Workers, children deserve family leave insurance

by Rick Bender
President of the Washington State
Labor Council, AFL-CIO

What does the United States have in common with Australia, Lesotho, Papua New Guinea and Swaziland? We are the only five out of 168 industrialized nations, according to a Harvard University study, that do not ensure that workers get some paid parental leave when a new child is born or adopted into their family.
In Australia at least, new mothers get up to 12 months of unpaid job-protected leave. So if they can afford it, Australians can take a whole year off work to bond with their new child and be assured of getting their jobs back when they return.
Here in America, we only recently won such protection. The federal Family and Medical Leave Act of 1993 grants workers up to 12 weeks not months of unpaid leave. And thats only if your company has more than 50 workers, which excludes about half of us.
But again, almost every other nation on this planet makes sure that its citizens can afford to take time away from work during the stressful, critical transition to parenthood. We dont.
What do we know that they dont?
We force new parents to spend their savings and use all of their vacation and sick leave if they are fortunate enough to earn it just to spend some time bonding with their babies. By and large, upper- and middle-class Americans get to do it, and the working poor dont.
What does that accomplish? Does that make Americans more independent? More productive workers? A better place to do business? What?
At least were not Socialists.
I was stunned to hear this sentiment sum up the arguments made on the floor of Washingtons State Senate by those who oppose establishing a Family and Medical Leave Insurance program in our state.
Why would we ever want to emulate the Socialist countries when we are the largest industrialized country in the world and the most successful? asked Republican Sen. Val Stevens of Arlington.
Other Senators also broke out the S word. Some dusted off the E word (entitlement) and most trotted out the B word (bureaucracy). But thankfully, they were in the minority. So SB 5659, the proposed Family and Medical Leave Insurance Act, passed the Senate 32-17 and is now before the House.
SB 5659 would grant all Washington workers up to five weeks of paid leave at a stipend of $250 a week (pro-rated for part-timers) with the birth or adoption of a child, or when workers must leave work to help a family member cope with a serious illness. The insurance program would be financed by a 2-cents-an-hour payroll deduction on workers, or about $20 to $40 a year.
Fully 73 percent of Washington voters support creating a worker-funded family leave insurance program, according to a new poll by Lake Research Partners. In Eastern Washington, the support rises to a remarkable 82 percent. Other polls have also measured strong support for worker-funded family leave insurance.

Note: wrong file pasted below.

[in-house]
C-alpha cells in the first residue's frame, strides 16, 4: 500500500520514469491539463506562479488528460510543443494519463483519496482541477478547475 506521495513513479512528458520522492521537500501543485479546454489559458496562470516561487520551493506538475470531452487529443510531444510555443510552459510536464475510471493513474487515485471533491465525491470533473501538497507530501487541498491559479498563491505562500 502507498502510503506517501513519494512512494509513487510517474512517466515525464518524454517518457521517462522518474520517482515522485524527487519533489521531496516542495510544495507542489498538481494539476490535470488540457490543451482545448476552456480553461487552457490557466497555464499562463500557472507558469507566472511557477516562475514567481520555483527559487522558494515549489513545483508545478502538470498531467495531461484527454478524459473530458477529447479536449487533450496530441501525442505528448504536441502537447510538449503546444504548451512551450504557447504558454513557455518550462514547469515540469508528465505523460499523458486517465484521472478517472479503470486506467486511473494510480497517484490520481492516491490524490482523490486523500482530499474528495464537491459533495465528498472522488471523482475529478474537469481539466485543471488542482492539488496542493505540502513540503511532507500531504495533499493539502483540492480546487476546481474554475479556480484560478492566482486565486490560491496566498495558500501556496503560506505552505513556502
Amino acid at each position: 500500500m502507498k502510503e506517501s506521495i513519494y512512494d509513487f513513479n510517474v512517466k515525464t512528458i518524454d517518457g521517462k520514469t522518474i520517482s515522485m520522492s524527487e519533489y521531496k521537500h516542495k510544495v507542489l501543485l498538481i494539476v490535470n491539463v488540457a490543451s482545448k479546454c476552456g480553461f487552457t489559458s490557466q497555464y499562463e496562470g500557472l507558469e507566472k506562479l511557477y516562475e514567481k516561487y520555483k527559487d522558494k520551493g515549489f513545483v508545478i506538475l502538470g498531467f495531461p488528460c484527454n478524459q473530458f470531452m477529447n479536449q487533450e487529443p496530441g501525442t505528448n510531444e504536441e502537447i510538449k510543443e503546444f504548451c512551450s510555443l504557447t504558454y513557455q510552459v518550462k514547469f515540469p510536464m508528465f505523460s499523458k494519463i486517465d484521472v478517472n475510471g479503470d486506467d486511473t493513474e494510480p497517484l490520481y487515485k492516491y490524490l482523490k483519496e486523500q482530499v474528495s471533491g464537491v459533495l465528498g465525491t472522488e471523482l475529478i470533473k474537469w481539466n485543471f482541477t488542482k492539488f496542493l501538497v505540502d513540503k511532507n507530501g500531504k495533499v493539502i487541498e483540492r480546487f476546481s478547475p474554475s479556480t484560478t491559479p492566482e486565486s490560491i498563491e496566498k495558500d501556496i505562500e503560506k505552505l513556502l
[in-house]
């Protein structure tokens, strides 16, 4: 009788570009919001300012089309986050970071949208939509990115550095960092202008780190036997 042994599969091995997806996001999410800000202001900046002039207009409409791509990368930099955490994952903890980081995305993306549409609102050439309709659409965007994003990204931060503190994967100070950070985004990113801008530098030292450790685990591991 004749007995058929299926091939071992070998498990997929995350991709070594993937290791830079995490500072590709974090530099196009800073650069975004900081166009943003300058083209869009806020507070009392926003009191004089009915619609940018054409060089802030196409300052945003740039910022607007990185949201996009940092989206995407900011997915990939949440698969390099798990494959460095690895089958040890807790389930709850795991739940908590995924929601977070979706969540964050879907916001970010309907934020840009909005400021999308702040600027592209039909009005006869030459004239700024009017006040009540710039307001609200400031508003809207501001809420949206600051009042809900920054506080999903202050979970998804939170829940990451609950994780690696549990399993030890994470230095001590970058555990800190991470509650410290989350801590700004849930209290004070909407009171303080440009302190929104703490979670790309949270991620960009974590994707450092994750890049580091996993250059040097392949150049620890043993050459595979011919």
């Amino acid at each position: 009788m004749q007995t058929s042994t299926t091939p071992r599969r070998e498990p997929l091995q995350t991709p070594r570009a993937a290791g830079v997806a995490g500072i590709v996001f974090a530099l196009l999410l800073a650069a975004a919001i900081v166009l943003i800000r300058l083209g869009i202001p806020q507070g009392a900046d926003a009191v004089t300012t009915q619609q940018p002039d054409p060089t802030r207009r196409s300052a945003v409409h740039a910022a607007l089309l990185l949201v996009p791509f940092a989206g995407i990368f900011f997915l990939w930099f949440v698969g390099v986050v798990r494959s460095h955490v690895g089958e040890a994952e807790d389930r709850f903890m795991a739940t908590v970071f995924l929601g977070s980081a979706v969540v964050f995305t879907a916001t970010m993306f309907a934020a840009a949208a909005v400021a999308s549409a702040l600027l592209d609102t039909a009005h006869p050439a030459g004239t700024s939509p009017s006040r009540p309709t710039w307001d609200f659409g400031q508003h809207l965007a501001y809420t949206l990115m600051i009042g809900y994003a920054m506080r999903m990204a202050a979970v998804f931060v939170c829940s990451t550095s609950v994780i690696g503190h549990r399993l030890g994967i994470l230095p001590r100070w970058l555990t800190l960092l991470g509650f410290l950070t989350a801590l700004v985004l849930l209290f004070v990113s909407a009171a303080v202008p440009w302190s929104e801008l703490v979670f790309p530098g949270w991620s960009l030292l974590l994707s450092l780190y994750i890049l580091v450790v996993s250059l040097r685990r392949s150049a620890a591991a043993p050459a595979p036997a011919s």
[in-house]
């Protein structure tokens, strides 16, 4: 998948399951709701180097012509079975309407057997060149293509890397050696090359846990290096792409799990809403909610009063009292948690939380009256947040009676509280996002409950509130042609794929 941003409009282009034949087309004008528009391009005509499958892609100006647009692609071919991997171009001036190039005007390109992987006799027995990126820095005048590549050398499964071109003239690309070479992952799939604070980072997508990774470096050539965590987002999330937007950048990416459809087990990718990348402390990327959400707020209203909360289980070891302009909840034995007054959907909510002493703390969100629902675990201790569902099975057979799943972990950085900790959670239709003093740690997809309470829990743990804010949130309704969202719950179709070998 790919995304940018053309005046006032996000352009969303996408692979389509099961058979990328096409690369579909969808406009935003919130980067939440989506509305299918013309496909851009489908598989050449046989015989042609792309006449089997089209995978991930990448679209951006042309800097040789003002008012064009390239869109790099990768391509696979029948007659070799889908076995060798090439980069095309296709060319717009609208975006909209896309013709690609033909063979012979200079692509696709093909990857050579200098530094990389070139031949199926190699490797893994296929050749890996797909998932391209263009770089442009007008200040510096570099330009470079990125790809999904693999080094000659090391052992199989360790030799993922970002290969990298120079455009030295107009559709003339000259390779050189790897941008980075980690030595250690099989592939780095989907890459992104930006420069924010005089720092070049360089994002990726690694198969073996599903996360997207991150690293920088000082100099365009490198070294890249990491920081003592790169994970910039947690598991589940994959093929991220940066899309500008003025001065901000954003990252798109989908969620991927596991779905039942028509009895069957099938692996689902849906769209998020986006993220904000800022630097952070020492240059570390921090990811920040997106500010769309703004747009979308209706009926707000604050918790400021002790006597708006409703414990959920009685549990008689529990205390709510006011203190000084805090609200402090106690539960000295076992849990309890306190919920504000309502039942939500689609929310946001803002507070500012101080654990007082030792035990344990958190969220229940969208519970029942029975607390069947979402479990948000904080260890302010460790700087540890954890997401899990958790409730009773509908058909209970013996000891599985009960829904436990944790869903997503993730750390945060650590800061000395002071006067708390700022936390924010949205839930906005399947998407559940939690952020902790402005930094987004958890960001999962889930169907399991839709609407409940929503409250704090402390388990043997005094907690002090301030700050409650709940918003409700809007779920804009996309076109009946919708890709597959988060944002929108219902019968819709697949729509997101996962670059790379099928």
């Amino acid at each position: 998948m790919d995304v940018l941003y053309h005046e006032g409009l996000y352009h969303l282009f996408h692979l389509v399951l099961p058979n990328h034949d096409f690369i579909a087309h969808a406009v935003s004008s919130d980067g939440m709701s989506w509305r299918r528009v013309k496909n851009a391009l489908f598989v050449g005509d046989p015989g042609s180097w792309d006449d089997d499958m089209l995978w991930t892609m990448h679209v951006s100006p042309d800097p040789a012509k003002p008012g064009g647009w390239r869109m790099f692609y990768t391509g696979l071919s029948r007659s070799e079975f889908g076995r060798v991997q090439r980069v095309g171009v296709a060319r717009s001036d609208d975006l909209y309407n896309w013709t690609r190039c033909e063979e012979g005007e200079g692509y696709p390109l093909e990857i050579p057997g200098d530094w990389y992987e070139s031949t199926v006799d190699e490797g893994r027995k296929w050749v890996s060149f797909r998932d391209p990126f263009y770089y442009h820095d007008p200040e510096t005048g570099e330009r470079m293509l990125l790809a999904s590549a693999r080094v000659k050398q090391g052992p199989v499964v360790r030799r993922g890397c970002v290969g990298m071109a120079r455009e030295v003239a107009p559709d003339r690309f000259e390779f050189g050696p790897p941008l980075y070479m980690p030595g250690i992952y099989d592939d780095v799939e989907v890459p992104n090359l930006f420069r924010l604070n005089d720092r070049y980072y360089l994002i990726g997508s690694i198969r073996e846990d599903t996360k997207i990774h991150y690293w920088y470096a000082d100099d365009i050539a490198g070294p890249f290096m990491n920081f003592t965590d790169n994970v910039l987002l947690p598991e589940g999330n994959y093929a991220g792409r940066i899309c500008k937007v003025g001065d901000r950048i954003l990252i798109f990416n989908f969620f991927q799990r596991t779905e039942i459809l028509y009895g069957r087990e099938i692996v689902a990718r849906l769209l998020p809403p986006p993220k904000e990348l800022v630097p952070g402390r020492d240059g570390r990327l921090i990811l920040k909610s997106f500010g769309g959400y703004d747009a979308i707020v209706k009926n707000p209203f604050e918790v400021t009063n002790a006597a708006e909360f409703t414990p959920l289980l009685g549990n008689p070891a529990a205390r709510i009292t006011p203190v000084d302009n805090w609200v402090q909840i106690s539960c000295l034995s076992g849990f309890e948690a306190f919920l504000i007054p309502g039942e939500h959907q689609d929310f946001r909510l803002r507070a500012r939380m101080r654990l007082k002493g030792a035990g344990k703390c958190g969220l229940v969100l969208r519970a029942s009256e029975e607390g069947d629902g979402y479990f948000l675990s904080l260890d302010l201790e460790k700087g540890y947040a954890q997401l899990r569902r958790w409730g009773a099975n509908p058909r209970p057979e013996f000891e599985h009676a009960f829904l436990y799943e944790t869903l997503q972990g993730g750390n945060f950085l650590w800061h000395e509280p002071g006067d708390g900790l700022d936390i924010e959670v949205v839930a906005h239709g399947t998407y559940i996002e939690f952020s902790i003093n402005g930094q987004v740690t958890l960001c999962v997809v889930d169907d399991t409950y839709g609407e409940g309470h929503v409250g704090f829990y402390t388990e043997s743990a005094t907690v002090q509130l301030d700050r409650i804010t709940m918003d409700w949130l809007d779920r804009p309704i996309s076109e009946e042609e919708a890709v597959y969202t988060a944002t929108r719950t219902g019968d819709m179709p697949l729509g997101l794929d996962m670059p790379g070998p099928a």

Even so, SB 5659 was amended before its Senate passage to address concerns raised by business lobbying groups. Although all workers are entitled to receive the benefit, only businesses with more than 25 employees are required to provide job protection. Plus, a Business and Occupation tax credit was added for small businesses that hire temporary replacement workers for those who take leave.
And yet, certain employer lobbying groups still hope to kill the bill by misrepresenting it with false doomsday scenarios. One recent email to farmers from the Washington Farm Bureau suggested that new employees could work one day, demand paid family leave, and then either force employers to rehire them or collect unemployment benefits.
In addition to being untrue, such arguments are downright offensive.
Is our public policy to promote healthy families and early childhood well-being really going to be guided by some irrational premise based on Washington workers being lazy shiftless bums wholl con their way out of working half the year if given the chance? Is that the big secret that we in the United States know, but nobody else in the world has figured out?
For all the rhetoric we hear about family values and No Child Left Behind, its stunning that when presented an opportunity to demonstrate that commitment, neo-conservatives still blind to the changing political landscape in this country still think all that matters is somebodys short-sighted bottom line.

We encourage an open exchange of ideas on this story's topic, but we ask you to follow our guidelines for respecting community standards. Personal attacks, inappropriate language, and off-topic comments may be removed, and comment privileges revoked, per our Terms of Use. Please see our FAQ if you have questions or concerns about using Facebook to comment.
blog comments powered by Disqus

Read the Oct 22
Green Edition

Browse the print edition page by page, including stories and ads.

Browse the archives.